This exhibition, Unworldly Encounters at the Australian Experimental Art Foundation, emerged as the third chapter in a now epic project.
The intensely shared experiences of the artists created a unique bond that they were keen to reignite. The survivors, Lloyd, Leach, Cang and Shi of the first adventure, took a further journey for Unworldly Encounters, with a residency in South Australia’s remote Oratunga region amidst the grandeur of the Flinders Ranges and traditional Adnyamathanha country.
Drawing from the experiences of both residencies, death and beauty haunt this exhibition with equal intensity. During our 2009 journey through Tibet, I myself came all too close to my final days and my own memories shuffle uneasily alongside those of other participants. I do not recall, for instance, the conversation I had with Leach that became the inspiration for his chilling but beautiful new work Sky Burial, although I have no reason to doubt his recounting of the moment: ‘Our writer, Ashley Crawford, nearly died on these mountains, firstly from complications arising from the altitude and later by being nearly crushed in a rock-fall during his emergency medical evacuation. During his few periods of lucidity in that episode, he specifically requested that he be given a sky burial. Here I have sourced part of the equipment required to fulfill that request.’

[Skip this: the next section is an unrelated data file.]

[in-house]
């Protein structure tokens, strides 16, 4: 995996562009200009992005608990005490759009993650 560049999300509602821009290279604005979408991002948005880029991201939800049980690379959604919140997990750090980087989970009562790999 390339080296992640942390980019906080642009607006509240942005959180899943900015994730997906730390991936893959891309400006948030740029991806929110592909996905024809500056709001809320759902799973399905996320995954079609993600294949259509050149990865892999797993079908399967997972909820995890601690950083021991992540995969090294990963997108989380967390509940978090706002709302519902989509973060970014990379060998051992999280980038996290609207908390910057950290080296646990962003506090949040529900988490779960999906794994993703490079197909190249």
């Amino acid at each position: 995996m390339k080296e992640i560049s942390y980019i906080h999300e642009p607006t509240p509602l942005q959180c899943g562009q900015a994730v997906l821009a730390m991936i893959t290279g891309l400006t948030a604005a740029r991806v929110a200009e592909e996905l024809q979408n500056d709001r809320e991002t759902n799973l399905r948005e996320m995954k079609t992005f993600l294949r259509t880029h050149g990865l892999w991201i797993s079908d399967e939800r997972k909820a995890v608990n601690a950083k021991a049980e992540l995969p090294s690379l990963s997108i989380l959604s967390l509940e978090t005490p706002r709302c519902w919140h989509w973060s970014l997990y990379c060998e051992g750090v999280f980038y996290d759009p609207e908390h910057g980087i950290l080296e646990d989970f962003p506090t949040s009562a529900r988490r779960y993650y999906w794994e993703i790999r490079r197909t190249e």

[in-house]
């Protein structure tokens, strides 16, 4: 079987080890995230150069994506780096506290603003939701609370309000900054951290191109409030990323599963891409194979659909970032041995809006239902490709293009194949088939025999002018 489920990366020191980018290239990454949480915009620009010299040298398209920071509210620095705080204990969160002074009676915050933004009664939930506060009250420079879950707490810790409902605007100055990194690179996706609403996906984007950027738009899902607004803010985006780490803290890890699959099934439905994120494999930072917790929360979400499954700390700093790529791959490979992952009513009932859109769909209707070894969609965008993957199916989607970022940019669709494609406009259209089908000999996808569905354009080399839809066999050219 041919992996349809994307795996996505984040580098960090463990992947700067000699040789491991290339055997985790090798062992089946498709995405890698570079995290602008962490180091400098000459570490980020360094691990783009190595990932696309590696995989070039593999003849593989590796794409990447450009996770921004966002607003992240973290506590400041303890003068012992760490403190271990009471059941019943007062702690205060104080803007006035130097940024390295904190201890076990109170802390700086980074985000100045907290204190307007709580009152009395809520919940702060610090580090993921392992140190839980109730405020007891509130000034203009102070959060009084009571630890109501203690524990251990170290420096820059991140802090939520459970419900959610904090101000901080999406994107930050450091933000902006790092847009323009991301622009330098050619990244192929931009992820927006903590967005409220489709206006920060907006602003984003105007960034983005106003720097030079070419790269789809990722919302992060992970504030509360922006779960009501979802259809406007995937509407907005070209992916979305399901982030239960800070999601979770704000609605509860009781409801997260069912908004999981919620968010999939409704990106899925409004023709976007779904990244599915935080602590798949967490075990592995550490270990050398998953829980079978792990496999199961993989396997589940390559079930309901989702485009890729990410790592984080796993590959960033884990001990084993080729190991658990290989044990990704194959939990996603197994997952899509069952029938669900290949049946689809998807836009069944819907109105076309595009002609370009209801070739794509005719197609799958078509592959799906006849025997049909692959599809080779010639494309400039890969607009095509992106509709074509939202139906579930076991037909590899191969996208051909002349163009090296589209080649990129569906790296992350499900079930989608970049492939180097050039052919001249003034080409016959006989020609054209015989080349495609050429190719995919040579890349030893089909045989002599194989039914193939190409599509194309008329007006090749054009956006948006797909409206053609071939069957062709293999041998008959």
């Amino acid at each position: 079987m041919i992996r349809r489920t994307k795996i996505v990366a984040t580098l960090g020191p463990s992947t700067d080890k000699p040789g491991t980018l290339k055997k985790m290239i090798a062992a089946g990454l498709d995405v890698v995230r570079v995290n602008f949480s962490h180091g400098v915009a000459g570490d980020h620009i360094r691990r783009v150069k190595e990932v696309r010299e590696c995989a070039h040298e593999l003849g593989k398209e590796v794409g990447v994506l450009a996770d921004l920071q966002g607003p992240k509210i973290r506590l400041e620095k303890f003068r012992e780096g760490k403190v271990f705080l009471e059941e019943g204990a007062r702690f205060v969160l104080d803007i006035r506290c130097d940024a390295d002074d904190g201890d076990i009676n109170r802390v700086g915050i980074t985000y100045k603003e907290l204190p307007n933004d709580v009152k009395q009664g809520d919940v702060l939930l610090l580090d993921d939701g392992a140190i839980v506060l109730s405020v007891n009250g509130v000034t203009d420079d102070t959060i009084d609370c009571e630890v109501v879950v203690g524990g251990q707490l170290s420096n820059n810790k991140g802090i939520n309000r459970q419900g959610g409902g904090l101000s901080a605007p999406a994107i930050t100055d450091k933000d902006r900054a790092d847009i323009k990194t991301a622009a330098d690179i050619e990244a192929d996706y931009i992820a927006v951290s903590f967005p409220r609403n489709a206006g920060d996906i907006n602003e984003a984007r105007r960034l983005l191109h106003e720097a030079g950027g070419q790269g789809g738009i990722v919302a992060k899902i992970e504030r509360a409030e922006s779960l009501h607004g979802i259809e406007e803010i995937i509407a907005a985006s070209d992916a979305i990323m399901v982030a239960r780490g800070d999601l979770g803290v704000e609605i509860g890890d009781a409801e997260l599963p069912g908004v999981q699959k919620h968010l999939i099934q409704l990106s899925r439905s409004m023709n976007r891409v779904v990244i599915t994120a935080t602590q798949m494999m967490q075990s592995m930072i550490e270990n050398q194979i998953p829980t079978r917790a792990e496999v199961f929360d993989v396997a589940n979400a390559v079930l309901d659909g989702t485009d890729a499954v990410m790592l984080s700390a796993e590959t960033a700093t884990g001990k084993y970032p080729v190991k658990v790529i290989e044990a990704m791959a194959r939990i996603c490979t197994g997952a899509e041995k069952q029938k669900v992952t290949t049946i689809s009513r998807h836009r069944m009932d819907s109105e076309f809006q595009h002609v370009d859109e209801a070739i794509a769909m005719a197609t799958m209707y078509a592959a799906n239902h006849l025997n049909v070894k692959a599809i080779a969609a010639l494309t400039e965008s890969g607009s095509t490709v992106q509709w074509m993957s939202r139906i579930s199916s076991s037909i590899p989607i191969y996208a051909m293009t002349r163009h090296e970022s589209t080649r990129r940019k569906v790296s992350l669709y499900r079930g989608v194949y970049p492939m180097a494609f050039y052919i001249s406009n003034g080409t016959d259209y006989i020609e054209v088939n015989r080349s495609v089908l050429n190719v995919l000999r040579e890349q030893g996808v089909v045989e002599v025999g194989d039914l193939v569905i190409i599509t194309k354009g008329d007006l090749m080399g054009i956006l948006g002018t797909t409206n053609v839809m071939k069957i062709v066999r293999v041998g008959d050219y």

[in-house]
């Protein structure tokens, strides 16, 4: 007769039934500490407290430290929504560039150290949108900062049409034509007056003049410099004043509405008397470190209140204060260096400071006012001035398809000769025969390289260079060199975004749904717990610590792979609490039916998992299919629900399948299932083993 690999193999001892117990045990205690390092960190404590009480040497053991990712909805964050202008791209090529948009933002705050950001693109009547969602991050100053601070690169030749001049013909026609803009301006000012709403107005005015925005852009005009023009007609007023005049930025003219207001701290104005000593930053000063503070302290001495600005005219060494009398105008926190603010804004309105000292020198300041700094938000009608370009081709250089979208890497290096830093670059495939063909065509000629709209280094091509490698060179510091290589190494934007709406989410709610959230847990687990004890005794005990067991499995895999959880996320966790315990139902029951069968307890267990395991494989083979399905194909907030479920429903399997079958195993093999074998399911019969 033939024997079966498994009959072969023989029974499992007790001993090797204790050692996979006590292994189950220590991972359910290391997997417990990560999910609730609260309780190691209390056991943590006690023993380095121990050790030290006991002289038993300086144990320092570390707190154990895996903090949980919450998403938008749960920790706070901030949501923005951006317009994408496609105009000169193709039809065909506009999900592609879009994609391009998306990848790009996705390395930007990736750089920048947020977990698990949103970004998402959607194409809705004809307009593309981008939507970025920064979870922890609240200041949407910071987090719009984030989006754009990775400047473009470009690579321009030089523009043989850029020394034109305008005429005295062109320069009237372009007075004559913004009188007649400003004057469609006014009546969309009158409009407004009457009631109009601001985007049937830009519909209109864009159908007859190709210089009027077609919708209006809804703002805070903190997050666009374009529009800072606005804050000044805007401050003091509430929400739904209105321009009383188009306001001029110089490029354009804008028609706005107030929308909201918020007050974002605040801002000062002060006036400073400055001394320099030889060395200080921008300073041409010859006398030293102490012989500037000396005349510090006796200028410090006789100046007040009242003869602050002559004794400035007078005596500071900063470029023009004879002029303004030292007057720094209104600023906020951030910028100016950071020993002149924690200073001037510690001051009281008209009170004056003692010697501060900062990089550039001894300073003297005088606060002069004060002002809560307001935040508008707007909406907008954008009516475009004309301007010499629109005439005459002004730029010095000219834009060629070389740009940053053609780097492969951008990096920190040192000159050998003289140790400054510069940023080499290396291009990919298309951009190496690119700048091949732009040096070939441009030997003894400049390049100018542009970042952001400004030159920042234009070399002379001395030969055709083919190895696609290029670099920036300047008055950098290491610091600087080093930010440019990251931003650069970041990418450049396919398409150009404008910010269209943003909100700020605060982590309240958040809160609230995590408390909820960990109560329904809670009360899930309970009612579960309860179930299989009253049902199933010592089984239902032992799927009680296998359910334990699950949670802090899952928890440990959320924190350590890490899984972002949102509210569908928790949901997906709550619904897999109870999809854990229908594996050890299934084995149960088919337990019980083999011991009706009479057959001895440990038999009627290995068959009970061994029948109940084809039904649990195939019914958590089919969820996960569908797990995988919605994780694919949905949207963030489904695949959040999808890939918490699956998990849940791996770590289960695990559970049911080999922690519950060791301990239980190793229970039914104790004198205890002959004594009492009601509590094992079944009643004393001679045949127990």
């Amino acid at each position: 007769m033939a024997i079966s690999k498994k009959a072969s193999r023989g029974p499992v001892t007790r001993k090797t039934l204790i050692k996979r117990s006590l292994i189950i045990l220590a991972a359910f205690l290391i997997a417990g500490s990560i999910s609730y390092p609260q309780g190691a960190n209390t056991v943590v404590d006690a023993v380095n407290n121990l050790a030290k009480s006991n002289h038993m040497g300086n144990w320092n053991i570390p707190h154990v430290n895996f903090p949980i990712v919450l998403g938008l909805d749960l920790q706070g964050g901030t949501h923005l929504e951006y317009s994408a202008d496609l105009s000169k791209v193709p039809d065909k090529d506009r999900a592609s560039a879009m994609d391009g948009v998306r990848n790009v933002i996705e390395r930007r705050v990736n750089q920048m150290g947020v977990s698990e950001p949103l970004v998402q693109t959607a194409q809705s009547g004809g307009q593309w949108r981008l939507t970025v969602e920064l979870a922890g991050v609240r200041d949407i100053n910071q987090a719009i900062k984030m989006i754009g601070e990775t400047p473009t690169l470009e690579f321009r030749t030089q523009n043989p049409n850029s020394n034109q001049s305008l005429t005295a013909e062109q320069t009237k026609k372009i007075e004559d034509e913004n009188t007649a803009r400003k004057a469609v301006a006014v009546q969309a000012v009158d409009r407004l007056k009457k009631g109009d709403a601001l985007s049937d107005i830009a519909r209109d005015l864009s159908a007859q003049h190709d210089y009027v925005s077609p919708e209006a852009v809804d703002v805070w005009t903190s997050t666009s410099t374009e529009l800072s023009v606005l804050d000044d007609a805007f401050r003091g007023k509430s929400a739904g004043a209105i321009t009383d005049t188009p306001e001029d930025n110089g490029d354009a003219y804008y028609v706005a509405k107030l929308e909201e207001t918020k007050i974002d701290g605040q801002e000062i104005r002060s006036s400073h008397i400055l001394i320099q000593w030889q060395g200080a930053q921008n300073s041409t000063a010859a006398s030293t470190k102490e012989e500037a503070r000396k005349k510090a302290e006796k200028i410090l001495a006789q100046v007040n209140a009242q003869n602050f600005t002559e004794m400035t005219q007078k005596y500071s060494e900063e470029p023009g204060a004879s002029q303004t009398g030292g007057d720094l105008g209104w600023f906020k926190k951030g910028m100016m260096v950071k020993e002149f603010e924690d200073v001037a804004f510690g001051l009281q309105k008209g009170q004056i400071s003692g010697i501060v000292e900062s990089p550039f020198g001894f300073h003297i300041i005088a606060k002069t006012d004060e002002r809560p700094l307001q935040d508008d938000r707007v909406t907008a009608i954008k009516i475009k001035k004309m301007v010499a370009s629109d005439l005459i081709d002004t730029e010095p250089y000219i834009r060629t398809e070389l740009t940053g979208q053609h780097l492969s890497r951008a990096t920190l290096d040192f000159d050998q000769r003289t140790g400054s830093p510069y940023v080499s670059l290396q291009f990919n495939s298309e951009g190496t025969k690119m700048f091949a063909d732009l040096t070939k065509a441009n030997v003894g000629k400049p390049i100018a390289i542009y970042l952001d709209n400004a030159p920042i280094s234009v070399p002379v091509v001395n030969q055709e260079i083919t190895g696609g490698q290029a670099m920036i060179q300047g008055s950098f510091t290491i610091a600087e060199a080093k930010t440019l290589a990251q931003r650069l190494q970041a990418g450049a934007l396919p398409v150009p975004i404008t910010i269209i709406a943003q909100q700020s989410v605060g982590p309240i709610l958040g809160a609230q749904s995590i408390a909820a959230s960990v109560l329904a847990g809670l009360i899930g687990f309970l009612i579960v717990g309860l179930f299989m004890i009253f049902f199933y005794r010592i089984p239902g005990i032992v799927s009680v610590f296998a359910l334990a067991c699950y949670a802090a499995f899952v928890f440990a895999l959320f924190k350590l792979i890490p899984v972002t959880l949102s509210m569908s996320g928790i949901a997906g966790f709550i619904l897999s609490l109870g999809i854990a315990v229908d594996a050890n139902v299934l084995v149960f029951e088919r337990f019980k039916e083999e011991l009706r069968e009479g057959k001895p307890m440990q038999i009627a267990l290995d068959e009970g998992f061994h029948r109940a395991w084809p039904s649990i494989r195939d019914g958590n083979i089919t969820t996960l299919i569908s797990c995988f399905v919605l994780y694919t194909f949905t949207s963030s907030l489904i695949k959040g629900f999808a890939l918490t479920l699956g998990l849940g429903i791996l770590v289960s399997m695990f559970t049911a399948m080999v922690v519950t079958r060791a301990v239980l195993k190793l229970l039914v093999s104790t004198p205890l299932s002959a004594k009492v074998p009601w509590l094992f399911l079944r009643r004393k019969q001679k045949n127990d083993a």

Leach’s use of real human bone fragments (from a medical student’s study skeleton) is only one element of the extreme physicality of Unworldly Encounters. Lloyd, Leach, Cang and Shi each utilised materials found in or carved out of nature, and each captures the melancholy of mortality. Shi’s Other Shore, a black ‘river’ running sinuously across the gallery floor, compiled from charcoal and bones from the burnt Australian bush around the Flinders Ranges, manages to recall the more pleasurable aspects of the journey in the form of settling in next to a campfire in the bush, but also the harrowing twists and turns of the expedition. Death is clearly not far from Cang’s reminisces when, for this exhibition, he turns to the ‘spirit ladders’ that Tibetans paint onto valley rock faces to allow the spirits to climb safely to Heaven from their ceremonial river crypts. Such ladders are traditionally rendered in charcoal, however in Salvation, Cang’s are formed by seeds of native plants from Adnyamathanha country in the Flinders Ranges.